Hathersage church stands close to the remains of an ancient Danish settlement. The church was begun in 1381 but there had been churches on this site since at least 200 years before that. Most of the present structure dates from the 15th century, when the church was extended by the local squires, the Eyre family of Padley.
In the sanctuary of the church are several notable brasses on the tombs of members of the Eyre family. The best known is the altar tomb of Robert Eyre (died 1459), who fought at Agincourt and built much of the present church, with brasses of him and his wife Joan and of their 14 children.
The main attraction of Hathersage church is undoubtedly the grave of Little John which lies under a yew tree to the south of the church. Tradition has it that Little John was a Hathersage man and that he died in a small cottage near the church, pulled down in the 19th century.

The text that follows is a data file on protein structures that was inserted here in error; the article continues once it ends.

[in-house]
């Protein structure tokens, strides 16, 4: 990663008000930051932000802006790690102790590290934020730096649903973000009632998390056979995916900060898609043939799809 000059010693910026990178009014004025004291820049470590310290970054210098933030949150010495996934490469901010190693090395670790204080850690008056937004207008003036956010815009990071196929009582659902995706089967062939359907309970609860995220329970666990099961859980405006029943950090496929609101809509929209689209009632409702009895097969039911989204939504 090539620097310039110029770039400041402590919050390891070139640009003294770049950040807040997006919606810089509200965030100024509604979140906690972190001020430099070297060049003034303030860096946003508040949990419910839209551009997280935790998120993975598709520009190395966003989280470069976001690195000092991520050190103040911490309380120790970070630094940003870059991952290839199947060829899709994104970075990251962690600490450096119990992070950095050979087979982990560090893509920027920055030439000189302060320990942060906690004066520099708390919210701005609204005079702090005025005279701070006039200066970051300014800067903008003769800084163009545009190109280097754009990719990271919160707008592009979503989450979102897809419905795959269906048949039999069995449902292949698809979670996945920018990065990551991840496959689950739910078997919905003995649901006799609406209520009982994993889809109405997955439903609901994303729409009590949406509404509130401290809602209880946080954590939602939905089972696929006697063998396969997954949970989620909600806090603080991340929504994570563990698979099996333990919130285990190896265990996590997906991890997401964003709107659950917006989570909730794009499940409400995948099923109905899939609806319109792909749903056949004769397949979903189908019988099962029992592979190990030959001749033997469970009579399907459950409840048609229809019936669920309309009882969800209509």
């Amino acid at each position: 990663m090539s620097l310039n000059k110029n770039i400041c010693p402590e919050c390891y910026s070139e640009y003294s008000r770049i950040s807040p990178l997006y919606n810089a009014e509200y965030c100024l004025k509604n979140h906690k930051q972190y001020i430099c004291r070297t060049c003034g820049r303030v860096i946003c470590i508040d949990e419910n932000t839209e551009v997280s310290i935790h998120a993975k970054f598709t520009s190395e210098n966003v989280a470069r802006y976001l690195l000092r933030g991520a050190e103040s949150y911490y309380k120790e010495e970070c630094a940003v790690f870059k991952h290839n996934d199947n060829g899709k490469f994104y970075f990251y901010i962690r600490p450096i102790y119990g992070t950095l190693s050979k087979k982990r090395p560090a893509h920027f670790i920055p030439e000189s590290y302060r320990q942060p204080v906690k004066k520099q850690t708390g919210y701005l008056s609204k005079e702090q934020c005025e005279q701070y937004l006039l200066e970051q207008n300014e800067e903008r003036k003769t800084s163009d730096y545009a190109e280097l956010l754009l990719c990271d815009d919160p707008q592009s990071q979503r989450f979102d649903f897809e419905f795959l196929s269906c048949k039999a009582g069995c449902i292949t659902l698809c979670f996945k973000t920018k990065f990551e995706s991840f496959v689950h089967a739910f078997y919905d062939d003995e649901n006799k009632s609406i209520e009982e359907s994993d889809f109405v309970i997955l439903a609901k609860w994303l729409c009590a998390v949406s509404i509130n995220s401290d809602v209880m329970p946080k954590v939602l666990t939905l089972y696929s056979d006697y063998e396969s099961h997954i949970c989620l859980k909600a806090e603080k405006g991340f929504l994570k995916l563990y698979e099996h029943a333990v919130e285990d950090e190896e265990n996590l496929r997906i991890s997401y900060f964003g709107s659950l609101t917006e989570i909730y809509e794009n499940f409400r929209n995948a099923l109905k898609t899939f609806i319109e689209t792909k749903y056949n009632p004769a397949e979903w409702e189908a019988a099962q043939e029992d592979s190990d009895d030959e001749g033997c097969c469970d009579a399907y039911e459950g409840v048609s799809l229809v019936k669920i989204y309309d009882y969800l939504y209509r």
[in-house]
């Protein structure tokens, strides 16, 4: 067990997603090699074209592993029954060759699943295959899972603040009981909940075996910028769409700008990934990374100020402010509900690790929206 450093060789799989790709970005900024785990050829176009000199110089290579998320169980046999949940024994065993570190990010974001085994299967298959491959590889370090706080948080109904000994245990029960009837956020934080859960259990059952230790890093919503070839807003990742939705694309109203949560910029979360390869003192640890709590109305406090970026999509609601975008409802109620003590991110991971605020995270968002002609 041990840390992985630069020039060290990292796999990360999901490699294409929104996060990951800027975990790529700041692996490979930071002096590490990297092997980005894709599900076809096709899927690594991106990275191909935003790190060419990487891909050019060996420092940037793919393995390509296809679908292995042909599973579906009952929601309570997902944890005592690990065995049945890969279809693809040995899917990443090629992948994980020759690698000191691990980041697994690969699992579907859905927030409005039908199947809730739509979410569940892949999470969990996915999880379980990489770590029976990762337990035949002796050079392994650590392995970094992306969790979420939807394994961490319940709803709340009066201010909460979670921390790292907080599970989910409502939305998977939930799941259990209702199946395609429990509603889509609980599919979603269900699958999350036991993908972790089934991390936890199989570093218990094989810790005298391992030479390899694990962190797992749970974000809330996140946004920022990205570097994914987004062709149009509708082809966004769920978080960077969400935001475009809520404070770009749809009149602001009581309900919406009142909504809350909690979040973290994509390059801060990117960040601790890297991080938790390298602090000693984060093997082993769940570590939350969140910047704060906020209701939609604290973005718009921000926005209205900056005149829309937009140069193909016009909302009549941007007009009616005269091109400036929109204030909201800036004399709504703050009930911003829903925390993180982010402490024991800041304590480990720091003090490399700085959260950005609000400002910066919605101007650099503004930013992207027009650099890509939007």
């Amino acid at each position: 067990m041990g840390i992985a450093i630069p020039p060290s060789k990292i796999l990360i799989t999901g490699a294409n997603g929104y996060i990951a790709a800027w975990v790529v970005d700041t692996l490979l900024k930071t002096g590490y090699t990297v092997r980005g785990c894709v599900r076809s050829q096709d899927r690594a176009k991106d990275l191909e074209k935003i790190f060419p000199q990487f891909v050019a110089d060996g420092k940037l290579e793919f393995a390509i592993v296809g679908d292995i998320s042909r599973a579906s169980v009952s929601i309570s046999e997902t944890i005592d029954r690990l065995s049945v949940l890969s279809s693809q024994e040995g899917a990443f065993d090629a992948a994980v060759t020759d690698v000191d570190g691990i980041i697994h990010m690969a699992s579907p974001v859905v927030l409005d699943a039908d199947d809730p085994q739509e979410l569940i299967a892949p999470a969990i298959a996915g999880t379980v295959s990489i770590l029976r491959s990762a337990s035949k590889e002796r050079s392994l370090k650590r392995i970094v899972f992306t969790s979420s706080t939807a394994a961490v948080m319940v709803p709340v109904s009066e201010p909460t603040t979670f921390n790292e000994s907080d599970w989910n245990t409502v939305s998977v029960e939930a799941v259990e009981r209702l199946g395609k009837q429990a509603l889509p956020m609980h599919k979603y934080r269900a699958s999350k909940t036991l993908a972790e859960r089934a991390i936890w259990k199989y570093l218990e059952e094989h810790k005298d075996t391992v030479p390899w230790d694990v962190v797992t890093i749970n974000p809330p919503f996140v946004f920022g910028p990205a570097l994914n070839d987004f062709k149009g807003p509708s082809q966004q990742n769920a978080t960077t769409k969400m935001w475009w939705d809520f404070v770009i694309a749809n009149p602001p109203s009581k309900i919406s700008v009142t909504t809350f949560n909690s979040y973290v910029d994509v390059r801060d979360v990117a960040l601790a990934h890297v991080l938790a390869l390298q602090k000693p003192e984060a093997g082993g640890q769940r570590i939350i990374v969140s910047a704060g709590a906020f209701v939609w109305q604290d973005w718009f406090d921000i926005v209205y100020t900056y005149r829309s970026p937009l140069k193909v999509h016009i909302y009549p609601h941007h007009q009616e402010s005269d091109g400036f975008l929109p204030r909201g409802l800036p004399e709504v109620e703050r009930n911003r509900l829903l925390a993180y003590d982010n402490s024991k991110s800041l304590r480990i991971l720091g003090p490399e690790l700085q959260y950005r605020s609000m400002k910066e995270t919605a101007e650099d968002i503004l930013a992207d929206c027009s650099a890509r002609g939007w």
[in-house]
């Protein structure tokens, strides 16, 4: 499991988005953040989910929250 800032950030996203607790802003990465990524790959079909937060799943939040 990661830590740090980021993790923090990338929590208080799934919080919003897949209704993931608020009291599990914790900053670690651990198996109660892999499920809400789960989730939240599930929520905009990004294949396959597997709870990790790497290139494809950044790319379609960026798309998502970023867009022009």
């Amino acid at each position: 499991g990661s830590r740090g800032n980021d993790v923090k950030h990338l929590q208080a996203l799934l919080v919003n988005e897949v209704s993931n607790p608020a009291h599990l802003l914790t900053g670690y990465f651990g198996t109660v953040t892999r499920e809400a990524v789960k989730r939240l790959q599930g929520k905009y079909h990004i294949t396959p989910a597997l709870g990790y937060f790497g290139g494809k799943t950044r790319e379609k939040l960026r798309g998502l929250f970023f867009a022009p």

What is certain is that a very tall man is buried here, for the grave was opened in 1782 and the skeleton of a man about 7 feet tall was discovered. For many years an ancient longbow and cap hung in the church, but these were removed in the early 19th century.